In The Story of Mojang, Notch briefly mentioned adding "snowmen that throw snowballs."
Notch originally planned to call this mob Snowmen. However, very soon after revealing the name, Reddit user Cuttleman stated he would call them "Snow Golems," a name Notch approved of and made official.
The inside of the Snow Golem's head is not a pumpkin. Instead, it is the original Snowmen head, a smiling face made of black pixels on a snow like background.
During the Beta release candidates, Snow Golems would attack players holding wheat. This is now fixed.
When breeding was released in 1.9pre2, Snow Golems could breed as well. This was a bug and was fixed in 1.9pre3.
As of Snapshot 12w06a, Snow Golems have a new path-finding AI and will form a wall to attack mobs.
As of Snapshots 12w07a/b, Snow Golems take damage in Deserts, Jungles, the Nether, and when in contact with rain and water.
- Snow Golems do not leave snow trails near bedrock, or on ice or glass.
- In SMP, Snow Golems do not make sounds when throwing snowballs.
- On the Xbox 360 Edition, only eight can be made at a time, but as of TU11 more(?) can be made.
- Snow Golems take damage from snowfall when playing on Creative.
- Snow Golems are called SnowMan in the game code.
- Although Snow Golems will attack most hostile mobs, they will only agitate skeletons, spiders, cave spiders and Zombie Pigmen. Endermen simply teleport away.
- Snow Golems wear their pumpkin as a helmet just like the player does. Their actual Snowman-type head is hidden beneath it. If the player occupies the same space as a Snow Golem, the Snow Golem's Pumpkin helmet will be seen through, revealing their snowman-style face.
- The throwing sound is actually the bow firing sound, even though Snowballs have their own throwing sound.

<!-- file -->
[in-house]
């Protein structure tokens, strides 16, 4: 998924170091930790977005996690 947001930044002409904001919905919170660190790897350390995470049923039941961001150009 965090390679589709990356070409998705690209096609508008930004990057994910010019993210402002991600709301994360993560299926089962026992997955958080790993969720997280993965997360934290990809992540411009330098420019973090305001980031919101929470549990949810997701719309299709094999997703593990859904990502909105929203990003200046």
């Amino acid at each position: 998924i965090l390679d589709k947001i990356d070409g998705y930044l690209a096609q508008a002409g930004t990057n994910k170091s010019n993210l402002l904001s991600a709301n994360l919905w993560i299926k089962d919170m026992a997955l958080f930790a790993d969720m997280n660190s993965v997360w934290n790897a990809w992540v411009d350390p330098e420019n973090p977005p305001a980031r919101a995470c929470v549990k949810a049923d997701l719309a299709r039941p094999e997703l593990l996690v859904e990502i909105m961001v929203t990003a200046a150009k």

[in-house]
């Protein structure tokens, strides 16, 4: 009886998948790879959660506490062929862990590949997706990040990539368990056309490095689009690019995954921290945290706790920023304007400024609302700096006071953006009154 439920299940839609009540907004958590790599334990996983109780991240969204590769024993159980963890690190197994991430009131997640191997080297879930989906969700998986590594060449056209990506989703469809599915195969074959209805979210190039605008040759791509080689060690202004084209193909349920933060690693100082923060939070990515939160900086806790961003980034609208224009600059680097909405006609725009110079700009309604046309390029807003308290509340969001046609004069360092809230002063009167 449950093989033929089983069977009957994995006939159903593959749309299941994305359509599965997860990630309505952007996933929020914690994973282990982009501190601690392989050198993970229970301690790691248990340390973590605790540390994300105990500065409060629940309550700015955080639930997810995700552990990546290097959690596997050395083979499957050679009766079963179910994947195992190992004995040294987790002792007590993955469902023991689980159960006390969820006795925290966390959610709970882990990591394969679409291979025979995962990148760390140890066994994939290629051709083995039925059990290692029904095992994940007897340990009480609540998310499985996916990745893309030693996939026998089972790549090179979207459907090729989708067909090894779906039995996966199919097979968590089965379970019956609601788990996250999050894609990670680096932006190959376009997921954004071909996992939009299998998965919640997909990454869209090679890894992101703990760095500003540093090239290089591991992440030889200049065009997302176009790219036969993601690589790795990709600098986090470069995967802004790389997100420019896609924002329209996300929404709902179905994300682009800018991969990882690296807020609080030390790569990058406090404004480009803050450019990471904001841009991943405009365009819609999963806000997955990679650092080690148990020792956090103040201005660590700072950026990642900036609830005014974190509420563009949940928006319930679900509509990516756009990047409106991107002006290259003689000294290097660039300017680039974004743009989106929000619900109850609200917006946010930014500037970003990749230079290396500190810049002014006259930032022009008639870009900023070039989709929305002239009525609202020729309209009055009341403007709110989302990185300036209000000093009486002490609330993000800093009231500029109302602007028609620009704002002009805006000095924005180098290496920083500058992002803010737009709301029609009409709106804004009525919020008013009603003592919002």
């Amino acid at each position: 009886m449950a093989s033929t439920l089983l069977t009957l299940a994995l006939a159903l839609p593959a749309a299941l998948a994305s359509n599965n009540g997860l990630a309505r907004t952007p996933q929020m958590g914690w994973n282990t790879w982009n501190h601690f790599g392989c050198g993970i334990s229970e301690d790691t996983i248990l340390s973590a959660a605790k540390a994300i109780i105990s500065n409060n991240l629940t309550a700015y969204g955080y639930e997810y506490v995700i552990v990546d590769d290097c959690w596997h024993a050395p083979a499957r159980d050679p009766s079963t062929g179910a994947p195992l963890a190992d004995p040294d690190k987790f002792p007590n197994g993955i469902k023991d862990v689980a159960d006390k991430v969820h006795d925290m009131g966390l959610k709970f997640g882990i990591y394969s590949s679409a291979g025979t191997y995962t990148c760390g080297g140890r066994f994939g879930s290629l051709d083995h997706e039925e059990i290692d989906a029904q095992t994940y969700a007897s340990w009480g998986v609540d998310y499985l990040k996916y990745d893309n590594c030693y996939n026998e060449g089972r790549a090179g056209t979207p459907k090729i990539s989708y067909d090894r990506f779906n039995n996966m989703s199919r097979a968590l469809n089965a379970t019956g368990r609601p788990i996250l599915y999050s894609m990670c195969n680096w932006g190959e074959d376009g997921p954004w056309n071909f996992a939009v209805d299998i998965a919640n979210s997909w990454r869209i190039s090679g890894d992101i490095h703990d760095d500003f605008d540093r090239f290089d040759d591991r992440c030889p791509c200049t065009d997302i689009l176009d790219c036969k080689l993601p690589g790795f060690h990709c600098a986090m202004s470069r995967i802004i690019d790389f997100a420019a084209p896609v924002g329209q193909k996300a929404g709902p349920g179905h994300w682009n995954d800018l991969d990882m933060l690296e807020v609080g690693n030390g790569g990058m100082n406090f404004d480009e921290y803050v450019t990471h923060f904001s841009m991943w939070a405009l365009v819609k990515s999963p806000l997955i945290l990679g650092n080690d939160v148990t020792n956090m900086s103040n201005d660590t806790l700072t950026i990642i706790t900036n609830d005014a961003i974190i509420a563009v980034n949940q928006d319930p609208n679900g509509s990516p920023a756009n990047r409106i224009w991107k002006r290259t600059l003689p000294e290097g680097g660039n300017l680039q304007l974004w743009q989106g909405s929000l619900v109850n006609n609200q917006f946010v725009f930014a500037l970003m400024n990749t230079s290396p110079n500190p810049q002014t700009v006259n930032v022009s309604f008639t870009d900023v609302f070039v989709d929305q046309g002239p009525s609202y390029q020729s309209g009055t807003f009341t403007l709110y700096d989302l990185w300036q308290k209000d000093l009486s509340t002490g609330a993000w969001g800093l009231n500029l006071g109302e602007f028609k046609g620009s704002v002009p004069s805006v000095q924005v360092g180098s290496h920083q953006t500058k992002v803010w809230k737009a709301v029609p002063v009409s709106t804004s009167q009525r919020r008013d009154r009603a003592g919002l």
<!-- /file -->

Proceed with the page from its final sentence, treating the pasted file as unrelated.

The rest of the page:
- Snow Golems can only be crafted by placing a pumpkin on top of two snow blocks; placing the pumpkin then snow underneath will produce no Snow Golem.
- If trapped underwater, Snow Golems can drown.
- Snow Golems do not create ice when moving onto a water block.
- Snow Golems cannot be made by pistons because the code for generating Snow Golems are found in the Pumpkins "OnBlockPlace" (When placed by a player) event, Also pumpkins will be dropped as an entity when pushed by a piston.
- Using a texture editor with the pumpkin texture invisible, the true Snow Golem's face can be seen.
- When constructing a Snow Golem, it will be 3 blocks high, but when it activates it becomes only 2 blocks high.
- Snow Golems and squid are the only mobs that do not make any sound (except when Snow Golems are attacking).
- Since the damage Snow Golems take in hot biomes is fire damage, a splash potion of Fire Resistance thrown immediately after the creation of one will make it survive. With redstone dust, this means around six minutes. In the Nether it will prevent damage from fire, lava and Blaze fireballs, but not Blaze contact.
- Snow Golems can be crafted unintentionally by Enderman if they are roaming around with a pumpkin and happen to place them on two snow blocks crafted by the player.
- Snow Golems do not leave behind snow when they move on the top half-slabs added in 1.2.5.
- Snow Golems were given path finding AI when they were introduced, making them the first mobs to have path finding AI.
- If a wall of Snow Golems is attacking a mob, the snow balls may hit other Golems thus pushing the wall forward.
- It is unwise to have an army of Snow Golems and Iron golems. If such an army is attacking a mob, Iron golems may be hit by snow balls from the Snow Golems and thus making the Iron golems hostile to the Snow Golems.
Three snow golems that were built by Endermen.
In a Zombie Pigman trap, a Snow Golem teams up with several Iron Golems to kill the Zombie Pigmen, giving the player gold.